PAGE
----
Fit, not so much. Trim yes

Discussion in 'Carpentry and Woodworking' started by rokosz, Jul 11, 2017.

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  1. Jul 11, 2017 #1

    rokosz

    rokosz

    rokosz

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    I presume I've been on here talking about (8) windows that were installed just about two years ago. I muddled through putting in the extension jambs last fall. I've cut the stools and tacked them in (prob going to rent a 15ga finish nailer to finalize them).
    Its an old house. Plaster removed and replaced with drywall. installers didn't level the walls. Most of the legs of trim (~60") aren't going to complain about the walls, But there is one in particular that is about 1/2" in (the wall sinks to the outside) starting at about 35 inches up from the stool. Its an even slope (about 1/4" at the 48" mark or so.

    I've puzzled quite a bit. the drywall is full-weight 5/8" and the trim board is 5/4 select pine ripped down to 1" (a true 4/4). They're 4 7/8" wide. The board will bend if I hold it in place.

    My concern is how to make it hold at least for a decade or so. The board will be painted so I thought why not screw it in? Seems like Finish nails might not hold with that kind of "pull" on them. Luckily I established there is a stud just inside the outer edge of the board so I got something to bite.

    What say you all? I've got some Hillman Power Pro 3.5 and 2.5" or some SPAX 3" #10x. I think its the Hillmans I really like for driving, they run like butter.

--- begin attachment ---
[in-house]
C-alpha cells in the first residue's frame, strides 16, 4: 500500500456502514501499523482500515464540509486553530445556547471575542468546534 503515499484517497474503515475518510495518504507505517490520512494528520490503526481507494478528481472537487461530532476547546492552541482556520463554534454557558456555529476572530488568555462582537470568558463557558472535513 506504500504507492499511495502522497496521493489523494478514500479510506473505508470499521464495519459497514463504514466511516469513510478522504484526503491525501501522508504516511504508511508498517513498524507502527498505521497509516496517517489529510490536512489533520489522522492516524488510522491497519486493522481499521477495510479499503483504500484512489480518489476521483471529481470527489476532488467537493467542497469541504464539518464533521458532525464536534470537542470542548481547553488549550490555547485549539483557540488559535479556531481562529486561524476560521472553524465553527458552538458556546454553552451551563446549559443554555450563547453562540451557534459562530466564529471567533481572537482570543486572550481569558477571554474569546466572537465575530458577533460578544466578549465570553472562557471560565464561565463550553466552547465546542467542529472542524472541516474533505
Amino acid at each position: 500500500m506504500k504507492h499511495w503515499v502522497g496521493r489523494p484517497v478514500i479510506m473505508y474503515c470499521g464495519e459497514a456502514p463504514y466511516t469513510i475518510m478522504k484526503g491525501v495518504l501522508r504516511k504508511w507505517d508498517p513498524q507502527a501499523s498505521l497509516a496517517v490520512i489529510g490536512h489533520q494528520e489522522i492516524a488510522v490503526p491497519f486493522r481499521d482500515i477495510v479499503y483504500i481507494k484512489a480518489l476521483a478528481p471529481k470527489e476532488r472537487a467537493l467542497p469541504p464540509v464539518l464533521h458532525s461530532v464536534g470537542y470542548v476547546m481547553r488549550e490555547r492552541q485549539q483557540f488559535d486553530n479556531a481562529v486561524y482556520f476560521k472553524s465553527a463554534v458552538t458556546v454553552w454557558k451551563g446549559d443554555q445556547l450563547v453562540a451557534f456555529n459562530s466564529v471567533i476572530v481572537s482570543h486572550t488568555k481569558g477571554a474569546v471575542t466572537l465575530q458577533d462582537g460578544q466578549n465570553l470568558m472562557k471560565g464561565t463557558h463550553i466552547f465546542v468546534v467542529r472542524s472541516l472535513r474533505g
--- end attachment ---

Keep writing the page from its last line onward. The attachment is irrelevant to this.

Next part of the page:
Is screwing the answer? (for this issue !!:nono:) I didn't like the idea of "furring" that gap -- it just seemed like the trim board would be intruding on the room, it would stick so far out from the wall (I think the wall falls further "in" as you move away from the jamb at that height).

    Even toyed with the idea of disassembling that ext. jamb, and replacing it with one that extends out to the plumb line at the stool and also putting a bit of bevel on it so the board's outer edge would find the wall surface. On the other hand I could do the same idea with a "furring" (wedge) yes?

    As a diy'er there are two things I find myself saying quite often: after coming up with solution I'll say ". . . and then I'll caulk the s$#t out of it" the other is a a ditty sung to the tune of the Hanukah song "Draedl, Draedl" (whatever that title is): "Dremel, Dremel, Dremel I'll fix it right now. Dremel, Dremel, Dremel and I won't have a cow."

    thanks!
     
    slownsteady likes this.
  2. Jul 11, 2017 #2

    nealtw

    nealtw

    nealtw

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    Countersink the holes for the screw to be below surface.and dap, or toe nails with finish nails. Angled nails is what they did before everyone had a power drill to drive screws.
     
  3. Jul 11, 2017 #3

    rokosz

    rokosz

    rokosz

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    NealTW thank you. and once again you've got me scurrying off across the internets trying to find info on some subject. This time its (I presume) old-school trim angle-nailing. It is old-school (ie pre-power tool era) yes? I think I saw some examples possibly when removing old casing here. Occasionally, amongst the big honkin iron nails would be one that was at, well, an angle. Is that what you're describing? 'Coz all I found were vids/links and reviews for angle nailing guns and "french-tips"...
     
  4. Jul 11, 2017 #4

    nealtw

    nealtw

    nealtw

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    Hardwood floors are nailed on an angle, the nail never pulls up and squeaks are seldom. :)
     
  5. Jul 16, 2017 #5

    mabloodhound

    mabloodhound

    mabloodhound

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    Anytime I've had a belly under the casing I always add a filler strip. The goal being to keep the extension jamb straight. Even 1/2" will look better with a filler under the casing than trying to bend the casing to fit the slope. And it will certainly look better from the window jamb.

    Dave Mason
     

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